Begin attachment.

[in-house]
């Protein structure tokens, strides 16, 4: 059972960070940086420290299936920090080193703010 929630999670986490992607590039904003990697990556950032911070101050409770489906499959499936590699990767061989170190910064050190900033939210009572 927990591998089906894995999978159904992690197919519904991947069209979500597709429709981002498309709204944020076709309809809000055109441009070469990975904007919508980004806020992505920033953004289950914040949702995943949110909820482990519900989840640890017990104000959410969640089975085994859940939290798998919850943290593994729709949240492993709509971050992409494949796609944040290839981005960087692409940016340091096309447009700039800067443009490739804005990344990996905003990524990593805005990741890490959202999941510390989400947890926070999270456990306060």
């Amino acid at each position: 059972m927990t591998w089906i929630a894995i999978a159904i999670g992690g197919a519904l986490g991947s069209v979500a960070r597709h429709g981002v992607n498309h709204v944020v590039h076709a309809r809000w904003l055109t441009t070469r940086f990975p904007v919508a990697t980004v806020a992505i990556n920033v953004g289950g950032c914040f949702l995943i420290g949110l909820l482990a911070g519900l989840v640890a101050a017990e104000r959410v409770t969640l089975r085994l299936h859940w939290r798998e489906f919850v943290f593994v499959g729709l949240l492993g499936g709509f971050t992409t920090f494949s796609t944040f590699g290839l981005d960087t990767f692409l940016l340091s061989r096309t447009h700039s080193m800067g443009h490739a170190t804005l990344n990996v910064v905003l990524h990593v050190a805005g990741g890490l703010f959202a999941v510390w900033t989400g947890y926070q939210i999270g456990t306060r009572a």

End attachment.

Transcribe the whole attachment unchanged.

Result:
[in-house]
């Protein structure tokens, strides 16, 4: 059972960070940086420290299936920090080193703010 929630999670986490992607590039904003990697990556950032911070101050409770489906499959499936590699990767061989170190910064050190900033939210009572 927990591998089906894995999978159904992690197919519904991947069209979500597709429709981002498309709204944020076709309809809000055109441009070469990975904007919508980004806020992505920033953004289950914040949702995943949110909820482990519900989840640890017990104000959410969640089975085994859940939290798998919850943290593994729709949240492993709509971050992409494949796609944040290839981005960087692409940016340091096309447009700039800067443009490739804005990344990996905003990524990593805005990741890490959202999941510390989400947890926070999270456990306060």
């Amino acid at each position: 059972m927990t591998w089906i929630a894995i999978a159904i999670g992690g197919a519904l986490g991947s069209v979500a960070r597709h429709g981002v992607n498309h709204v944020v590039h076709a309809r809000w904003l055109t441009t070469r940086f990975p904007v919508a990697t980004v806020a992505i990556n920033v953004g289950g950032c914040f949702l995943i420290g949110l909820l482990a911070g519900l989840v640890a101050a017990e104000r959410v409770t969640l089975r085994l299936h859940w939290r798998e489906f919850v943290f593994v499959g729709l949240l492993g499936g709509f971050t992409t920090f494949s796609t944040f590699g290839l981005d960087t990767f692409l940016l340091s061989r096309t447009h700039s080193m800067g443009h490739a170190t804005l990344n990996v910064v905003l990524h990593v050190a805005g990741g890490l703010f959202a999941v510390w900033t989400g947890y926070q939210i999270g456990t306060r009572a």